10 March 2007

Participating in the democratic process

It’s election time again in Finland. Last time around, four years ago when I was living in Ireland I didn't vote. What happened then was that some serious idiots were elected including a boxer, a singer and a radio presenter; none of them should have been anywhere near the decision making and although my vote would not have stopped them to get in, I felt that I wasn’t quite in a position to complain.

I checked out the information what should I do in order “to get my voice heard” and was positively surprised to find that there was a place to vote in Birmingham. Well, the website said Birmingham but it actually was in Solihul. That’s an hour or so in a local bus which isn’t too bad but I was surprised that they didn’t organise it in the second city but rather in its surrounding suburb. It turned out when I got to Solihul that it actually isn’t near the centre at all and that the only way for me to get there is to take a taxi. I hadn’t planned using too much money in this but I was already out of town and woke up early just to get there so I thought that I am not going to turn away now. So I took a cab to Knowle, a small place somewhere outside of immediate Solihul. It was a posh looking place. Solihul is where the rich people move from Birmingham but this was even more affluent; that most often translates into the lack of means of transport for poor students like myself.

So there I was cruising with a cab that I didn’t particularly feel I could afford and thought that I am going to need another ride to get back from there. At that point I was thinking that what in the world made them to put my voting place in such a messed up far away place. It appeared when I jumped out of the cab, asking him to wait for a ten minutes, that Knowle is home to some small Finnish community which, if I understood it correctly, makes coffee and drinks that then together every second Saturday. Woman in a traditional dress greeted me not being quite sure in which language, but as soon as I gave my passport and started speaking Finnish they asked me questions and even invited me for a coffee, which I would have had if there wasn’t a cab waiting for me. I was invited to join their community of coffee drinking every second Saturday which I kindly refused with a smile and a comment “let’s see about that”.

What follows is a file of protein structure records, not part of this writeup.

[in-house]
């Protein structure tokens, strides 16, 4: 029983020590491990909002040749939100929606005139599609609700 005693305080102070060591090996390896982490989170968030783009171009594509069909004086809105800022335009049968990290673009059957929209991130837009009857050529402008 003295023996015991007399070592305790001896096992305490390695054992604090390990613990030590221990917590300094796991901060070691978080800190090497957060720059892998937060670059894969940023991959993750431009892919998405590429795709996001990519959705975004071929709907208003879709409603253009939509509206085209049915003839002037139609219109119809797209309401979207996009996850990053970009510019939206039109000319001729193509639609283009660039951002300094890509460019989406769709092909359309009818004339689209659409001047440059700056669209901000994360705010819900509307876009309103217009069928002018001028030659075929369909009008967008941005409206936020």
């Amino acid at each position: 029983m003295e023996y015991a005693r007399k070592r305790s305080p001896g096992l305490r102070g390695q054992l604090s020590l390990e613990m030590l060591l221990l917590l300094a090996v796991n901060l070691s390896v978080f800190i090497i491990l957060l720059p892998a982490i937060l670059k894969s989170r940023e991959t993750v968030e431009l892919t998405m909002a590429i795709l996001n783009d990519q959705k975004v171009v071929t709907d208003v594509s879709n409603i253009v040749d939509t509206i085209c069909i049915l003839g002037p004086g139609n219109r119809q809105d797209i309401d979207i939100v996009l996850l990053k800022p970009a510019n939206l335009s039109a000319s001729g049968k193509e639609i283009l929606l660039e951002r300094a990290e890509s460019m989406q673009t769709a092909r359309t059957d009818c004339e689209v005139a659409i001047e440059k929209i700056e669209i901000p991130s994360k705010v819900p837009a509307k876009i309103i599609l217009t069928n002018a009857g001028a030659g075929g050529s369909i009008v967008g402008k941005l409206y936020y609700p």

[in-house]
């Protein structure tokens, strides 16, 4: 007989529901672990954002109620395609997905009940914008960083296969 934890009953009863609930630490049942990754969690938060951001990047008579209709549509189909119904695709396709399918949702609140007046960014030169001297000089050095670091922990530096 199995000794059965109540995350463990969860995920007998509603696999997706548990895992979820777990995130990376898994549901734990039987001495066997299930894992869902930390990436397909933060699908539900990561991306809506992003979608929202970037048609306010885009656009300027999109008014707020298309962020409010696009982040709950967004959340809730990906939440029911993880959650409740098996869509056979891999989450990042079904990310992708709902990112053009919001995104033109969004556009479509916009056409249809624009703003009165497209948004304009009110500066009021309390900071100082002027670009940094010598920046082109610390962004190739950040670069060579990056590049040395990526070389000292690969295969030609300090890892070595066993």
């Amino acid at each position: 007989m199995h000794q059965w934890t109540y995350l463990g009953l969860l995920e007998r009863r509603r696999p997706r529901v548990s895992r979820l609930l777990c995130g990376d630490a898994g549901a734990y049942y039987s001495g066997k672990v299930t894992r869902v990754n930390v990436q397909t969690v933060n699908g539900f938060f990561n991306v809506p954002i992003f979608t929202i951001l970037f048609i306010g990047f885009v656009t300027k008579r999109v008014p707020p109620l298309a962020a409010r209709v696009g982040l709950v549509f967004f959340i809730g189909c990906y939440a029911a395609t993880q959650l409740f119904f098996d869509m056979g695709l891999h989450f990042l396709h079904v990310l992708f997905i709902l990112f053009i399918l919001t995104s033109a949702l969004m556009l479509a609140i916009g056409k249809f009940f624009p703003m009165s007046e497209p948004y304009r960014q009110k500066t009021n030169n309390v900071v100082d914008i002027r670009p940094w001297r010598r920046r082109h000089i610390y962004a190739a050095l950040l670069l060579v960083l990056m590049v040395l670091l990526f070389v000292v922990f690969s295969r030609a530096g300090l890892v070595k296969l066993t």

But it was their small community who had organised the opportunity to vote at the first place so I didn’t feel it would have been appropriate to start complaining to these elderly ladies in traditional Finnish clothes inviting me for a coffee – I may be a cynic but I am not a monster.

When leaving the yard decorated with small Finnish flags tied up into trees and walls the cab driver asked me am I going to start hanging out with these people. Although I already knew that I won’t, I then realised what a ridiculous idea it would be. Not because they wouldn’t be good people or anything like that. It is just one of those inexplicable things that are unquestionable for no apparent reason.

But the main thing of the day wasn’t that my quest for my democratic right of voting set me back a total amount of £18 (approximately 28 Euro!), but that I used my right as an adult citizen and voted. Now I voted for a person that is not very likely to get into parliament but it’s all the same. Of course I wish she will but at least no one can tell me that I don’t have a right to complain if things don’t go the way I wished they did – I have probably more right than anyone this time.

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